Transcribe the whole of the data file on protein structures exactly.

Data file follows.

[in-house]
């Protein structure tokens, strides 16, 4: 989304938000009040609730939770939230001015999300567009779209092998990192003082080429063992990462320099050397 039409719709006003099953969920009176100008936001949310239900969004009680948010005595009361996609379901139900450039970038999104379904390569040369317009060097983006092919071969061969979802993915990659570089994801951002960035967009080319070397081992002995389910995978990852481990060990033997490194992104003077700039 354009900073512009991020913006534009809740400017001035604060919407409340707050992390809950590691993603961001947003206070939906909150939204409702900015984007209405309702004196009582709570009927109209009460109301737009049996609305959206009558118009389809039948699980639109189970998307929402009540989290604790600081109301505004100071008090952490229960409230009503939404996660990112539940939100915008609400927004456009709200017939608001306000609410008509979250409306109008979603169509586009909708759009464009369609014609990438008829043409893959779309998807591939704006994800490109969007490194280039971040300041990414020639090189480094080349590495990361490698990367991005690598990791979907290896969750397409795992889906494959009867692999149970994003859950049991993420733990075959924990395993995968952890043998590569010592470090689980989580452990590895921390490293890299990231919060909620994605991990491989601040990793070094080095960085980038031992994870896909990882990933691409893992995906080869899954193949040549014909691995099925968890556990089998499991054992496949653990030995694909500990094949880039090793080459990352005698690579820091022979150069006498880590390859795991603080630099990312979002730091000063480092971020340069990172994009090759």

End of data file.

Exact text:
[in-house]
């Protein structure tokens, strides 16, 4: 989304938000009040609730939770939230001015999300567009779209092998990192003082080429063992990462320099050397 039409719709006003099953969920009176100008936001949310239900969004009680948010005595009361996609379901139900450039970038999104379904390569040369317009060097983006092919071969061969979802993915990659570089994801951002960035967009080319070397081992002995389910995978990852481990060990033997490194992104003077700039 354009900073512009991020913006534009809740400017001035604060919407409340707050992390809950590691993603961001947003206070939906909150939204409702900015984007209405309702004196009582709570009927109209009460109301737009049996609305959206009558118009389809039948699980639109189970998307929402009540989290604790600081109301505004100071008090952490229960409230009503939404996660990112539940939100915008609400927004456009709200017939608001306000609410008509979250409306109008979603169509586009909708759009464009369609014609990438008829043409893959779309998807591939704006994800490109969007490194280039971040300041990414020639090189480094080349590495990361490698990367991005690598990791979907290896969750397409795992889906494959009867692999149970994003859950049991993420733990075959924990395993995968952890043998590569010592470090689980989580452990590895921390490293890299990231919060909620994605991990491989601040990793070094080095960085980038031992994870896909990882990933691409893992995906080869899954193949040549014909691995099925968890556990089998499991054992496949653990030995694909500990094949880039090793080459990352005698690579820091022979150069006498880590390859795991603080630099990312979002730091000063480092971020340069990172994009090759």